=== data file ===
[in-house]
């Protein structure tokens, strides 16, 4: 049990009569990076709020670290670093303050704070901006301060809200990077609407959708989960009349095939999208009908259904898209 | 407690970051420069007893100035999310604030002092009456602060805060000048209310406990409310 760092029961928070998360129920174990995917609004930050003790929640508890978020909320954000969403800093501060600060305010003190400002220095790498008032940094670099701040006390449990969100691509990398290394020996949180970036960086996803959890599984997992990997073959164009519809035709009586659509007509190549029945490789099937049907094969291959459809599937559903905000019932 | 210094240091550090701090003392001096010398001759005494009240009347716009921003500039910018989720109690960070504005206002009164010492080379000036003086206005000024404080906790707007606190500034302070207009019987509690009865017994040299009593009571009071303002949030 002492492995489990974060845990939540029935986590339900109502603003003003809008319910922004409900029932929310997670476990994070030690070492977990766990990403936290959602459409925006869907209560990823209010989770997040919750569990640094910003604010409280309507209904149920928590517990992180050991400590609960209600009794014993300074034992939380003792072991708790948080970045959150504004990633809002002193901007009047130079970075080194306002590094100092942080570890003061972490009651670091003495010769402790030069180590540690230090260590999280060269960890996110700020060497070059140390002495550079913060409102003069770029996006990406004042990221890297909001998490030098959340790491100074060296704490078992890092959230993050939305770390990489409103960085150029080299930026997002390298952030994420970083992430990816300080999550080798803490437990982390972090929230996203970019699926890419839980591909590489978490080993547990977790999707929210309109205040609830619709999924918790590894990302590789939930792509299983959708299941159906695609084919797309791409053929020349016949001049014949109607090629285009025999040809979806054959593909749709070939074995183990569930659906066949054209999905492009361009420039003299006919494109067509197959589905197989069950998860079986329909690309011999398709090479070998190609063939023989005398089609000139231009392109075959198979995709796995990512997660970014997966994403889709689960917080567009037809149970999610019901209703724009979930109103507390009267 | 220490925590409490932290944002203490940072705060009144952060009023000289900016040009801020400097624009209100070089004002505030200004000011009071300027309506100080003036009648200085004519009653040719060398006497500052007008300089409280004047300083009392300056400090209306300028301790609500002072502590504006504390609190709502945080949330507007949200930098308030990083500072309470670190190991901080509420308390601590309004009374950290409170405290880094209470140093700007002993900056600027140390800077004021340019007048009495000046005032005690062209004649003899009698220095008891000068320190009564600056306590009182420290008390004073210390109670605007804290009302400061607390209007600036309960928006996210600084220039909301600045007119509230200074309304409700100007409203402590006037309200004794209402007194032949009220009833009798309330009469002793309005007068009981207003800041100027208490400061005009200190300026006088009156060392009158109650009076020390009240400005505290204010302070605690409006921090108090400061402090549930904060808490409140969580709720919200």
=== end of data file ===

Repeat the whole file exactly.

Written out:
[in-house]
């Protein structure tokens, strides 16, 4: 049990009569990076709020670290670093303050704070901006301060809200990077609407959708989960009349095939999208009908259904898209 | 407690970051420069007893100035999310604030002092009456602060805060000048209310406990409310 760092029961928070998360129920174990995917609004930050003790929640508890978020909320954000969403800093501060600060305010003190400002220095790498008032940094670099701040006390449990969100691509990398290394020996949180970036960086996803959890599984997992990997073959164009519809035709009586659509007509190549029945490789099937049907094969291959459809599937559903905000019932 | 210094240091550090701090003392001096010398001759005494009240009347716009921003500039910018989720109690960070504005206002009164010492080379000036003086206005000024404080906790707007606190500034302070207009019987509690009865017994040299009593009571009071303002949030 002492492995489990974060845990939540029935986590339900109502603003003003809008319910922004409900029932929310997670476990994070030690070492977990766990990403936290959602459409925006869907209560990823209010989770997040919750569990640094910003604010409280309507209904149920928590517990992180050991400590609960209600009794014993300074034992939380003792072991708790948080970045959150504004990633809002002193901007009047130079970075080194306002590094100092942080570890003061972490009651670091003495010769402790030069180590540690230090260590999280060269960890996110700020060497070059140390002495550079913060409102003069770029996006990406004042990221890297909001998490030098959340790491100074060296704490078992890092959230993050939305770390990489409103960085150029080299930026997002390298952030994420970083992430990816300080999550080798803490437990982390972090929230996203970019699926890419839980591909590489978490080993547990977790999707929210309109205040609830619709999924918790590894990302590789939930792509299983959708299941159906695609084919797309791409053929020349016949001049014949109607090629285009025999040809979806054959593909749709070939074995183990569930659906066949054209999905492009361009420039003299006919494109067509197959589905197989069950998860079986329909690309011999398709090479070998190609063939023989005398089609000139231009392109075959198979995709796995990512997660970014997966994403889709689960917080567009037809149970999610019901209703724009979930109103507390009267 | 220490925590409490932290944002203490940072705060009144952060009023000289900016040009801020400097624009209100070089004002505030200004000011009071300027309506100080003036009648200085004519009653040719060398006497500052007008300089409280004047300083009392300056400090209306300028301790609500002072502590504006504390609190709502945080949330507007949200930098308030990083500072309470670190190991901080509420308390601590309004009374950290409170405290880094209470140093700007002993900056600027140390800077004021340019007048009495000046005032005690062209004649003899009698220095008891000068320190009564600056306590009182420290008390004073210390109670605007804290009302400061607390209007600036309960928006996210600084220039909301600045007119509230200074309304409700100007409203402590006037309200004794209402007194032949009220009833009798309330009469002793309005007068009981207003800041100027208490400061005009200190300026006088009156060392009158109650009076020390009240400005505290204010302070605690409006921090108090400061402090549930904060808490409140969580709720919200």